It’s widely accepted that business casual replaced suits at most offices many years ago. Remarkably the Steve Jobs turtleneck never managed to go viral, but the dot com boom and proliferation of startup companies has notably sent work attire careening into the realm of hoodies, jeans, and t-shirts. Casual Friday has evolved into Casual Seasonality and, in some workplaces, Casual Perpetuity.
Between the controversial psychological studies on the effect of color perception in work attire and the fact that personal grooming and fashion is inherently more complicated for women than it is for men, it is no wonder that millennials often struggle to discern between a safe choice and what not to wear.
Did you watch the Emmys last night?
As usual, the red carpet was full of impossibly gorgeous celebrities all spiffed up in their designer tuxedo suits and sweeping gowns. And once again the journalists spent most of the time asking actresses vapid questions about their gowns and manicures and asking actors about their actual Emmy nominations, professional thoughts, and personal opinions. The media is so focused on this superficial nonsense, in fact, that E! rolled out a “clutch cam” to accompany the “mani cam” that they debuted during the Oscars to showcase celebrity manicures. The clutch cam featured a rhinestone-bedazzled rotating platform for the actress to place her clutch as if she were peddling goods on QVC.
Take it from Madonna, she should know. Having just celebrated her 56th birthday a week ago with a 1920s themed soiree, Madonna is pop music’s original Boss Lady. Rarely has history provided us with an example of such unapologetic human determination.
Building out a relationship rolodex or deepening your professional network can sometimes feel overwhelming. Unfortunately that can lead to networking behavior that is counterproductive to our goals.
This post is going to address the topic of better networking on social media to save yourself time, energy, and most importantly face. Whether it’s LinkedIn, Facebook, Twitter or even Instagram, social media is a highly valuable conduit for professional networking, but you’ve got to navigate it carefully and purposefully.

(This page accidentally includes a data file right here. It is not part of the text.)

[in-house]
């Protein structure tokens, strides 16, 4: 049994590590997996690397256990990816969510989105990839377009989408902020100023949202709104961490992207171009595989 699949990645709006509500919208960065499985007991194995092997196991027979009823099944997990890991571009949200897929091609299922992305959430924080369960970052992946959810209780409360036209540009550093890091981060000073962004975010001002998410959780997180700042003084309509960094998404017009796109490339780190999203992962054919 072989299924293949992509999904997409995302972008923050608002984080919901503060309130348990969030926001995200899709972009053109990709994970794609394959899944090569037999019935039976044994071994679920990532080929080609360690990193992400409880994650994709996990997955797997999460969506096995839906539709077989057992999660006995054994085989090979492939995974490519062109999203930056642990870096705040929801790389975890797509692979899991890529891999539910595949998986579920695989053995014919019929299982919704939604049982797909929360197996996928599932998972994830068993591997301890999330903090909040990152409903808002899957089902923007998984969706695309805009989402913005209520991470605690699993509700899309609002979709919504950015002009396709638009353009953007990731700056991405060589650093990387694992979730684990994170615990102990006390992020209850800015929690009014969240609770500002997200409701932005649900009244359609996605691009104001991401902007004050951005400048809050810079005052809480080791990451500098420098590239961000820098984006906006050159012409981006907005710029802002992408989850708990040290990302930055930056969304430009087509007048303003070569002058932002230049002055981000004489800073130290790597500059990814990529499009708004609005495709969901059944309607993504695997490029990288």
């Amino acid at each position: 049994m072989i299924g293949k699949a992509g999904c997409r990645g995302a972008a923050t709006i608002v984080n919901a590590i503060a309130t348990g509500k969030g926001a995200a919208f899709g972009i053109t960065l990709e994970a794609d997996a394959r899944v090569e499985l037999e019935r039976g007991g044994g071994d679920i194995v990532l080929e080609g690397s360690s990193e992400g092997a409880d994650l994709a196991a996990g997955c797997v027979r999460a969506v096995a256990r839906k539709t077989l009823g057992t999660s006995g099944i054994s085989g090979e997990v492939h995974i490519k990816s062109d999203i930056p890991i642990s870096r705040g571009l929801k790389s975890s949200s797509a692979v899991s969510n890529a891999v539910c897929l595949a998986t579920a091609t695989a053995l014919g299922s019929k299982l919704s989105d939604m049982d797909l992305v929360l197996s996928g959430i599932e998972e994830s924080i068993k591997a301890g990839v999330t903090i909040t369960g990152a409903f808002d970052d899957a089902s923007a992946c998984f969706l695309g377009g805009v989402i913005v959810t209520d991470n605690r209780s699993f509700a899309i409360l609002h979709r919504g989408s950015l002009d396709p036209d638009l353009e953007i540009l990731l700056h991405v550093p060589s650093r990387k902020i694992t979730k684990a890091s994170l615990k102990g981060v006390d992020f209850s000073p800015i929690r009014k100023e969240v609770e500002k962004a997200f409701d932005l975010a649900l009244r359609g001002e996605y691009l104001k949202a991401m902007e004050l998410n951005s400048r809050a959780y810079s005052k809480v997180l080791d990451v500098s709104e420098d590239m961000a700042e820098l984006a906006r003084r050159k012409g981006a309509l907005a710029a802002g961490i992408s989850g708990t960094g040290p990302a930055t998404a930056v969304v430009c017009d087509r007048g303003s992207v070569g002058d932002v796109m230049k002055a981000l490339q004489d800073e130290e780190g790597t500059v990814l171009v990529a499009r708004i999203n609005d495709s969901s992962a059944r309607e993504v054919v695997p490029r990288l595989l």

There is no such thing as Boredom.
Boss Ladies don’t do “bored” — they aren’t boring, they don’t suffer from boredom, and they are never bored. It isn’t in the vocabulary. It’s about as real as the Easter bunny. There is no such thing as boredom because a boss lady is just too interesting, too curious, and frankly too damn busy to ever experience the perfectly useless condition of being bored. If you ever meet a woman who allows such filth to part her lips, I suggest that you wash her mouth out with soap promptly. And then direct her to this list for any number of practical solutions to the problem:
If you really want to impress people and be well-liked, it has nothing to do with taking a perfect selfie or posting a really funny Kanye West meme. Anyone can do that.
If you want to be popular in a meaningful way, all you really need to do is present others with authenticity and your focused attention.
Choosing what we say and how we say it can go a long way to improving the way that we are perceived in both professional and personal relationships. Even something non-verbal like a smile has transformative power on both the person doing it as much as the recipient, so effective communication is not really that mysterious. It just has to do with fine-tuning the ways in which we commonly engage with others, and being a little more purposeful in how we do so.